Justice is often said to be a necessary condition to ensure a sustainable peace. On the other hand, peace is supposed to be a necessary condition for attaining true justice. Justice and peace, in this view, are symbiotically related, each dependent on the other although they refer to different spheres. Justice, that is social rather than just legal justice, is concerned with minimizing inequality. Peace is concerned with minimizing violence. Inequalities foster violence and violence benefits those who have little interest in human rights.
In the second week of the recent Gaza War, there were protests organized on the front steps of the building in which the Israeli Consulate is located in Toronto. Fake blood was pored down those steps. The organizations behind the protest accused Israel of “brutal occupation, military attacks and ethnic cleansing,” whether the policies and practices applied to Gaza from which Israel had withdrawn, the West Bank in which Israel practiced creeping annexation in Area C, East Jerusalem that Israel had annexed shortly after the end of the 1967 war, and even in Israel itself where Israel was accused of continuing the displacement and eviction of Israeli Palestinian citizens.
In other words, the cause of the violence was not the seven missiles Gaza aimed at Jerusalem, but the continuing violence and injustices Israel perpetuated against Palestinians. The missile attacks against civilian targets in Israel were but justified responses to Israeli violence and unjust treatment of Palestinians. The river of faux blood on the steps was the symbol that Israel had blood on its hands. Jewish Israelis, on the other hand, mostly focus on the injustice of shooting over 4,000 missiles into Israel, even though admittedly at least 25% fell short and fell into Gazan territory.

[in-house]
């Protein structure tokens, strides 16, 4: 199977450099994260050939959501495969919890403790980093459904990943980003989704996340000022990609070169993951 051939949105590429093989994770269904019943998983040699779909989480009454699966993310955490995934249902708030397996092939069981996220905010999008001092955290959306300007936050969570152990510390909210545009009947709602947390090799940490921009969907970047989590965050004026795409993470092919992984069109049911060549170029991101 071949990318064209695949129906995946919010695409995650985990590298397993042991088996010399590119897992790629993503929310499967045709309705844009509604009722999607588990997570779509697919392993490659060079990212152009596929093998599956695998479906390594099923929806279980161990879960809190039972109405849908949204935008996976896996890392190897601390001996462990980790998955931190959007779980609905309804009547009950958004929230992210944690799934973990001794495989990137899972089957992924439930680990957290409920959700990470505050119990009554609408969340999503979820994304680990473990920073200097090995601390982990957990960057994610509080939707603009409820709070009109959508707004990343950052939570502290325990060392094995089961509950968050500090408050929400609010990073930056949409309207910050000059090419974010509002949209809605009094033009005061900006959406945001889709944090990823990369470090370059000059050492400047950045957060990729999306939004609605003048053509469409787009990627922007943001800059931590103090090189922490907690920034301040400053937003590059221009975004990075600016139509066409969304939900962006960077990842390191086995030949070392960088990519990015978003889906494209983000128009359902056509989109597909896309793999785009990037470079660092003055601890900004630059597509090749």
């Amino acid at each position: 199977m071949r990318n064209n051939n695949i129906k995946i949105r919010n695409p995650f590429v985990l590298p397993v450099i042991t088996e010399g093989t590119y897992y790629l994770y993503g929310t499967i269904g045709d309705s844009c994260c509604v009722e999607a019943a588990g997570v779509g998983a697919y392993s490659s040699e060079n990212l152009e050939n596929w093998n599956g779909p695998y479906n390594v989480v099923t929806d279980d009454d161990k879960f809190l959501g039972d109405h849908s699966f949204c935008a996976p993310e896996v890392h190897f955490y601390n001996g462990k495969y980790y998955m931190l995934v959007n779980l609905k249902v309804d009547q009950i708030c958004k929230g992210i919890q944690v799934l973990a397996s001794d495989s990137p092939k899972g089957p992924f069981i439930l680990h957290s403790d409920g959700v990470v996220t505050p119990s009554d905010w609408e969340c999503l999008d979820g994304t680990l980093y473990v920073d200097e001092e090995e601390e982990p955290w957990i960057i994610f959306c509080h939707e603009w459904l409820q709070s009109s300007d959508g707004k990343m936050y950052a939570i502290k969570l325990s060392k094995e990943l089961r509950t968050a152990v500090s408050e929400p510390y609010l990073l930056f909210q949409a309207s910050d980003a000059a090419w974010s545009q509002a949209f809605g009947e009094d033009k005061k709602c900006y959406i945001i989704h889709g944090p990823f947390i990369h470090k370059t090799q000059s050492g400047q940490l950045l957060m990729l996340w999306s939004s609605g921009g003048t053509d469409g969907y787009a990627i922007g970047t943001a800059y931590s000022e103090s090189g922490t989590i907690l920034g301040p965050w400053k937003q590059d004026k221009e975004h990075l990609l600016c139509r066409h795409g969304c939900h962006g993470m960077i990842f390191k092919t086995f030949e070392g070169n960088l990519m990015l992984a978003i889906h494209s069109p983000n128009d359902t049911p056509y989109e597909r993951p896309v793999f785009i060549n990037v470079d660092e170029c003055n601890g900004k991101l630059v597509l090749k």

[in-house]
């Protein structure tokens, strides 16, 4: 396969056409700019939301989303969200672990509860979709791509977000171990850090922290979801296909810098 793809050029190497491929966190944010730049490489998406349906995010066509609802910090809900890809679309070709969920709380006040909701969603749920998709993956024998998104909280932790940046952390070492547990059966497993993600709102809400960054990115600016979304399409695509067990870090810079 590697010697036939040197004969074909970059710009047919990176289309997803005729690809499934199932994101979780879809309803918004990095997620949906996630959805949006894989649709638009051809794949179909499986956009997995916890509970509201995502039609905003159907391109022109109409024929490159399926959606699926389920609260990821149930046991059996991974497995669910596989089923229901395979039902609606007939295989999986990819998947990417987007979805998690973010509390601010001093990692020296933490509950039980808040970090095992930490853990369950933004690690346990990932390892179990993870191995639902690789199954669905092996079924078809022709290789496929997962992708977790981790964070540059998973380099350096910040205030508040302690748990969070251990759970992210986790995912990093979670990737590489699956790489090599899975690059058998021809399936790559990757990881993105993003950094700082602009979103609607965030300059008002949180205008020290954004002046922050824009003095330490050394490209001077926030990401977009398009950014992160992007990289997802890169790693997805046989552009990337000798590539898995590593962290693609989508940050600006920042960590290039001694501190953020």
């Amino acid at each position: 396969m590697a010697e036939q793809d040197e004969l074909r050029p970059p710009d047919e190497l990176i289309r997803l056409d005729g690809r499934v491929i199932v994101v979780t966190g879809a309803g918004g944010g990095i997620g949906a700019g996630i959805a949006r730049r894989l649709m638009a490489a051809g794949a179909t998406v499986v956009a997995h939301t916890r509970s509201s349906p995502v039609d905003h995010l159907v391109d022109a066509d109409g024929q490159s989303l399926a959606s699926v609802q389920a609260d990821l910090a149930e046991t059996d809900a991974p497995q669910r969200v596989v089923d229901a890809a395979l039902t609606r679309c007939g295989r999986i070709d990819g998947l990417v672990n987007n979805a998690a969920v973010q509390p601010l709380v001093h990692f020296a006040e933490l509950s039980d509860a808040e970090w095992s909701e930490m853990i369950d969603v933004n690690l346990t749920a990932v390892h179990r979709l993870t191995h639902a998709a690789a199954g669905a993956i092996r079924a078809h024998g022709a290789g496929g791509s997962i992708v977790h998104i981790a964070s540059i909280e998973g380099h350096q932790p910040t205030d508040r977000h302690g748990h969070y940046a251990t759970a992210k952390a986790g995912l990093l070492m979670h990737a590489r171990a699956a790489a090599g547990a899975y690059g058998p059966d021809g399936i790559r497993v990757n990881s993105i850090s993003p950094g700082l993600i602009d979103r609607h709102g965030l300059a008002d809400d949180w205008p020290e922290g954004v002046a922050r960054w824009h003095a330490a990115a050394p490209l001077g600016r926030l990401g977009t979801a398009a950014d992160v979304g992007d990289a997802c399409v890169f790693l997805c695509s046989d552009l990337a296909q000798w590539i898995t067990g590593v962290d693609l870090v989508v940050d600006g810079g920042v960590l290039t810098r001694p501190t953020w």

There is now a cease-fire. The main conviction is that the cease-fire is only temporary. It may last five years. But it is simply a lull in a long-term struggle, no longer between two national groups seeking self-determination in the same territory, but between an oppressed group denied self-determination by an oppressive colonial and apartheid regime that perpetuates injustice both by denying Palestinians the right to self-determination and by the unequal and unjust treatment of even its own citizens who are Palestinian. The logic of this position and narrative is that the only way the rights of the Palestinians can be won is by the end of the colonial oppressive Jewish state. The formulation is a recipe for a fight unto the death until only one group is left standing.
As Khalil Shikaki, a renowned Palestinian pollster, wrote in Foreign Affairs, the recent “Fighting in Gaza Marks the Start of a More Violent Era.” As he subtitled his piece, “The Search for a Two-State Solution is Over.” (19 May 2021) In other words, he pronounced the end of the quest for some justice for both groups, a formula in which the solution might be asymmetrical as well as the justice achieved, but where the goal was not a zero-sum game with only winners and losers. If justice for Jewish Israelis means injustice for Palestinians, there can be no peace other than temporary cessations in open warfare.
Just as there were four different conceptions of peace described in the previous blog, there are four different visions of justice.
- Justice for one group and no justice for the other.
- More justice for one group and less for the other, but the conception is of a fixed amount of justice to be divided up.
- Even as one group enjoys more justice than the other, the effort is made to raise the degree of justice for the other group even if total equality may never be the result given the history of the conflict.
- Equal justice for all by making justice rooted only in individuals and equal rights and opportunities are guaranteed to all irrespective of the ethnic origin of that individual.